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Old 10-01-2005, 02:42 PM   #1
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Winter Storage

We just can't bring ourselves to spend the $ it would take to build a new shop/garage.

So I'm looking for a soft sided structure to protect our 31 foot 1984 MH.

I'm hoping that those of you with knowledge and experience (both good and bad) will share it.

Anyone have recommendations? Products we should avoid?
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Old 10-01-2005, 03:26 PM   #2
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guy

this might be a good place to start.

http://www.kingcanopy.com/

they should have one big enough to fit your rig.

john
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Old 10-01-2005, 06:52 PM   #3
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John,
Thanks for the pointer. I think I'm looking for a full enclosure type of thing. Something more like this: http://www.campingworld.com/browse/s...m?skunum=28068

But I find it hard to believe that Camping World is going to have the highest quality/ best value. So I'm hoping someone will share relevant experience.
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Old 10-04-2005, 07:05 PM   #4
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Hi everyone. I started this thread over the weekend. I'm hoping that someone who didn't see it will see it now and have some information to share. TIA
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Old 10-04-2005, 07:10 PM   #5
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King Canopy has 'side walls' & 'end walls' in their Accessories section.

http://www.kingcanopy.com/garagecanopies.htm

or

http://www.kingcanopy.com/rv.html

Looks like the same as the style you are looking at at Camping World and the pricing seems reasonable. A phone call could confirm whether they can make one large enough for your trailer, but for most...one of these would work.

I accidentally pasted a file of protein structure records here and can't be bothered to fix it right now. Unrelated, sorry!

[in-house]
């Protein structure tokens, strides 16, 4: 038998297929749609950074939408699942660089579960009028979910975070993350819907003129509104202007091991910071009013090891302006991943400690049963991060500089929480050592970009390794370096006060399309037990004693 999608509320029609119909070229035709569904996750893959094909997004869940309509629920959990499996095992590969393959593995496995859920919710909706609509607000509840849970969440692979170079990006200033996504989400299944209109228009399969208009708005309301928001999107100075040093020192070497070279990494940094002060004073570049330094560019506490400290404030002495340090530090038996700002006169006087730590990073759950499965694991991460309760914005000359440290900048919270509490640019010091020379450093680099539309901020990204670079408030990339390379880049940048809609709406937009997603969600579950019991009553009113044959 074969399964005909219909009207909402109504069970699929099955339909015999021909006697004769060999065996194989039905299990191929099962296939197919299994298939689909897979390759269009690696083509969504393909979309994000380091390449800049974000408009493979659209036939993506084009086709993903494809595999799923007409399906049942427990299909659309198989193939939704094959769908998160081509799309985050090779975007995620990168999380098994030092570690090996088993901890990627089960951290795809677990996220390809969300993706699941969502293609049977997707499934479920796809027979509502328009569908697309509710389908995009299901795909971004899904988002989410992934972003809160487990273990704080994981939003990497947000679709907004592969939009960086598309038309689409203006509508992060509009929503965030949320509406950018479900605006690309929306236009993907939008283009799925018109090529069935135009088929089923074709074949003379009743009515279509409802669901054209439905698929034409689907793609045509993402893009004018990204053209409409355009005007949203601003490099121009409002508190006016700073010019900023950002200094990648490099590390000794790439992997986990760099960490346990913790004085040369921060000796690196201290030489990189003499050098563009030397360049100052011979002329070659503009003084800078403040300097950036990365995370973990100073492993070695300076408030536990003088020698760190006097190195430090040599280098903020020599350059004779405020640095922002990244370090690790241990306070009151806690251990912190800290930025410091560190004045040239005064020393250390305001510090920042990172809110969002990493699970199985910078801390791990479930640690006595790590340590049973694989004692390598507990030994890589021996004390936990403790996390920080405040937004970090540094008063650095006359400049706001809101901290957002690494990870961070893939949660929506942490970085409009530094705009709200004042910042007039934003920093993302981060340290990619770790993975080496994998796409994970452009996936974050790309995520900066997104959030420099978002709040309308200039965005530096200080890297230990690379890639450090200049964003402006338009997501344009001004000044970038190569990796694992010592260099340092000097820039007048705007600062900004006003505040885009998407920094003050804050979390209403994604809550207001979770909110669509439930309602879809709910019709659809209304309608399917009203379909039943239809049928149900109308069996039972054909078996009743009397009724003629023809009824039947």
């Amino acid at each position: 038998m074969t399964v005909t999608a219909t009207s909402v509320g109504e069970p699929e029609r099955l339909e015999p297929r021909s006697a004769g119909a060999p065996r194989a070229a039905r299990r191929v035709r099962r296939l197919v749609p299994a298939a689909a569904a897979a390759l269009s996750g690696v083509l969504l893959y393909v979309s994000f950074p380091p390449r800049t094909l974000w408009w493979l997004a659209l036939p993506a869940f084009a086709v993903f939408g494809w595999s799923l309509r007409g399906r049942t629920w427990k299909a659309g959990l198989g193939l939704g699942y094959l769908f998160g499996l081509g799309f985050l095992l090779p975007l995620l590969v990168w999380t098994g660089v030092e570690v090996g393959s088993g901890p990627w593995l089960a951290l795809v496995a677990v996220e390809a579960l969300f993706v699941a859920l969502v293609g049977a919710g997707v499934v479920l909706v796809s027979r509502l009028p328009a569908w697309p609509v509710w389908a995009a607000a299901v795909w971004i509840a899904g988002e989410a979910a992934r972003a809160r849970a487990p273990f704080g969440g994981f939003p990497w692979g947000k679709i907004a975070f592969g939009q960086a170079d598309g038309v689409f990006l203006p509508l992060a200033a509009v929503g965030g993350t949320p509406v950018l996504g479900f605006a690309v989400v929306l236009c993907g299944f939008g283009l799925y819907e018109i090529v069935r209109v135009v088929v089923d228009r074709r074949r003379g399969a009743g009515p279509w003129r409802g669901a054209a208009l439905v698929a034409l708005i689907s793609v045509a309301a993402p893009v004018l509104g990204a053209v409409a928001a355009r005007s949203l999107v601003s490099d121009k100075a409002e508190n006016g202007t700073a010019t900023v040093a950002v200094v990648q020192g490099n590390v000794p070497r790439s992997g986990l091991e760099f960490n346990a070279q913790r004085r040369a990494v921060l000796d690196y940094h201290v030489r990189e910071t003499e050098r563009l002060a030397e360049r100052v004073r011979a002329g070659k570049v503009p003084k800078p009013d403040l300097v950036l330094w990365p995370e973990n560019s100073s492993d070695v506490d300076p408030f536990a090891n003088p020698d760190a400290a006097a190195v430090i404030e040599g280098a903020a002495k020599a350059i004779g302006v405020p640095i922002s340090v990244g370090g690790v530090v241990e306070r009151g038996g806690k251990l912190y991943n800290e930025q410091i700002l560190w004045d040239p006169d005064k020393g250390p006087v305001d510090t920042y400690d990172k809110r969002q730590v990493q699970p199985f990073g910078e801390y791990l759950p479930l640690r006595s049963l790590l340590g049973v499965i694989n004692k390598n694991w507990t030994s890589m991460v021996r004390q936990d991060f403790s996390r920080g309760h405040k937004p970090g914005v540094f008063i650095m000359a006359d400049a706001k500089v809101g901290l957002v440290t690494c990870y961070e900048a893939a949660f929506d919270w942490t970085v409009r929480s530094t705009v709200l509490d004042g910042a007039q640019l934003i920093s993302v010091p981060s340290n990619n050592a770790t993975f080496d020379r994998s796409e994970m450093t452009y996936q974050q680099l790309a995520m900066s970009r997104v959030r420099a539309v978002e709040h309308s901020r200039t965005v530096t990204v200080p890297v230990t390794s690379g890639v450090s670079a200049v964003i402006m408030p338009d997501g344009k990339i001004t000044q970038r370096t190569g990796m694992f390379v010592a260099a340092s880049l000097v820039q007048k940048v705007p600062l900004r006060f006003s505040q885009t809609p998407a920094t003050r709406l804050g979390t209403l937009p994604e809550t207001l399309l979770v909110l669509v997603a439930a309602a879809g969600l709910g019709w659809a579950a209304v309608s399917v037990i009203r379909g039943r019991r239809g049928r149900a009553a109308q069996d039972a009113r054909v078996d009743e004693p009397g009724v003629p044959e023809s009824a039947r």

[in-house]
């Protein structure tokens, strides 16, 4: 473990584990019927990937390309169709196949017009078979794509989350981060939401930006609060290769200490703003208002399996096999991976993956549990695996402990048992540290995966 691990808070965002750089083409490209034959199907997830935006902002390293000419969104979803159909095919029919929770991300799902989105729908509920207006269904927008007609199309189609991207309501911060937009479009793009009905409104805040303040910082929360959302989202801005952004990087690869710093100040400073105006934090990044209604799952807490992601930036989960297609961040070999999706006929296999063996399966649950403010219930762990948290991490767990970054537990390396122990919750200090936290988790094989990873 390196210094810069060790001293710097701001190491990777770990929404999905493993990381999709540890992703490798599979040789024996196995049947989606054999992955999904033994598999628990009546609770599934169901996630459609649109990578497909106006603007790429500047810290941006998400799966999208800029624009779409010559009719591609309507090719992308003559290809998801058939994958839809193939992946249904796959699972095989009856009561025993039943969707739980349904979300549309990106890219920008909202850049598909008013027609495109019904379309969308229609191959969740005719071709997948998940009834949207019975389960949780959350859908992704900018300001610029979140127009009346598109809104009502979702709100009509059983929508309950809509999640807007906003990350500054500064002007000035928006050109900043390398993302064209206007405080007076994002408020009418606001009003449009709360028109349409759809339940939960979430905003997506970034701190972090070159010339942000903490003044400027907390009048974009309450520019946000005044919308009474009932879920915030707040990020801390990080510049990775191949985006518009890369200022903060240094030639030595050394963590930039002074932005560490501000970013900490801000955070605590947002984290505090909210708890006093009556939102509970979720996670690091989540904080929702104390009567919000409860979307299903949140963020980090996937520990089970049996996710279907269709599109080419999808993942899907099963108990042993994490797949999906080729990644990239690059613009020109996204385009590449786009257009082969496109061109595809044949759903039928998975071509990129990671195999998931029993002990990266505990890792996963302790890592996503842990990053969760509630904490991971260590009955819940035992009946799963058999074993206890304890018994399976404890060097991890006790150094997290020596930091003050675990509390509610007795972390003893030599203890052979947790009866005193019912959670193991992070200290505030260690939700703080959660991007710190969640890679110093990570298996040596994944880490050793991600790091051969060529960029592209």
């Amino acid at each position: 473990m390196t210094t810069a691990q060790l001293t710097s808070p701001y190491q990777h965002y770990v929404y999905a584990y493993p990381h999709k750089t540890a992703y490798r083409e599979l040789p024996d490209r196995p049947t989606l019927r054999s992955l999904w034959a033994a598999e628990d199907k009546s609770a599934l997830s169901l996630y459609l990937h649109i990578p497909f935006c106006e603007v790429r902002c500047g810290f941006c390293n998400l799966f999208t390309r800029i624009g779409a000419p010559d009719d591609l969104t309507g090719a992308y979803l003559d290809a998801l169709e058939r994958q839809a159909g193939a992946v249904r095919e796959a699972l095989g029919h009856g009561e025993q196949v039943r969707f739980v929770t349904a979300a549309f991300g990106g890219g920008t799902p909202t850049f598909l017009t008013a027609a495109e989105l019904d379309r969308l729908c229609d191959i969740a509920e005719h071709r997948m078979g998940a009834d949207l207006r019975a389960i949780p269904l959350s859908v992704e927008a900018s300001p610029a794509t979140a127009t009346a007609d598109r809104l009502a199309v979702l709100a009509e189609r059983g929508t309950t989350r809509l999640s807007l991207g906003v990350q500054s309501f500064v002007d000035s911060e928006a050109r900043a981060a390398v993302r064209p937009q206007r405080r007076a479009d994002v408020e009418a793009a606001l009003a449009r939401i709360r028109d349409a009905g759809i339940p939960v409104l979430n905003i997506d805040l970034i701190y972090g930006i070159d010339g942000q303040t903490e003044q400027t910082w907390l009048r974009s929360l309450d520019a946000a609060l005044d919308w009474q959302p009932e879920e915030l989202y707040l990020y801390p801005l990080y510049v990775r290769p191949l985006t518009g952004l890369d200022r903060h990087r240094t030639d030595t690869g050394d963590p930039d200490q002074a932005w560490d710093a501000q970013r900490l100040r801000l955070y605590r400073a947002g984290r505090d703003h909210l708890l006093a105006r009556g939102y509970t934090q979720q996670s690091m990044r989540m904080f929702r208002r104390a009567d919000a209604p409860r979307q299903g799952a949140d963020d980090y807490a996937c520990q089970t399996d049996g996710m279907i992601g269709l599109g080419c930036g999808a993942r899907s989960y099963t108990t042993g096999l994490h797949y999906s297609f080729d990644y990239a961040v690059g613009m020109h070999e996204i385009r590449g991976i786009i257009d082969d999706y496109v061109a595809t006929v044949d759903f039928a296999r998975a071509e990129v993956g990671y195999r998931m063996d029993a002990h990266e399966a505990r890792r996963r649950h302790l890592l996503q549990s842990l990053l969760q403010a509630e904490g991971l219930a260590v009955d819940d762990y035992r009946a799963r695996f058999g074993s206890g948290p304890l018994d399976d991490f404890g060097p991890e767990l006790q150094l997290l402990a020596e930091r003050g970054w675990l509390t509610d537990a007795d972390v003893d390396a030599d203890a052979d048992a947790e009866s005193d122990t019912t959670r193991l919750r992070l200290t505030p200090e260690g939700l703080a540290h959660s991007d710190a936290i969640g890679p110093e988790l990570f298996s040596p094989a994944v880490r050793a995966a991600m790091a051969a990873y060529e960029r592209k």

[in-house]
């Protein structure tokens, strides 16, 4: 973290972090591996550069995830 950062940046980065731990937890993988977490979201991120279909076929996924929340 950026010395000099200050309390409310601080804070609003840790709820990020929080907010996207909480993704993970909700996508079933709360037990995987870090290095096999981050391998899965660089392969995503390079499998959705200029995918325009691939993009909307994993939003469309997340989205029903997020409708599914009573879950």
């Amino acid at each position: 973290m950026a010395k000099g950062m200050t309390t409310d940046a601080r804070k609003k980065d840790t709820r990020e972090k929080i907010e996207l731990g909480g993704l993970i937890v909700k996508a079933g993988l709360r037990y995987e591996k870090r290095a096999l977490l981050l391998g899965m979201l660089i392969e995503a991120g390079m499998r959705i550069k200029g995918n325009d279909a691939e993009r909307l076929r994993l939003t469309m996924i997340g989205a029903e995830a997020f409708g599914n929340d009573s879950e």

Shari
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Old 10-05-2005, 11:50 AM   #6
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Camper/Motorhome enclosure

I one time had the opportunity to look into the camper enclosure a neighbor of mine has used for the last several years. (He was having a tag sale) When I peaked inside, I was hit with a very strong musty smell. The inside of the canopy was very damp and I could see some black mold on the inside walls of the canopy. I really don't think you want to expose you unit that kind of environment.

I would be very carful where and what I placed a canopy on. I would also look at the method the manufacturer uses to remove the moisture inside.

Just my thoughts.

Mark
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Old 10-08-2005, 11:25 AM   #7
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Hi everyone, I too, have some questions along the same line. I hope to store my AS on a friend's river property over the winter (with frequent visitations) and I'm concerned about the dampness issue. It rains like heck up there but does not freeze and is sheltered from the wind by redwoods. Could an all encompassing cover be appropriate or should I go the canopy route; and if so, what's the best thing to remove dampness from the interior (it doesn't smell musty now, and I'd hate to start anything) Also, would it help to park it on a tarp or something? thank-you
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Old 10-09-2005, 08:51 AM   #8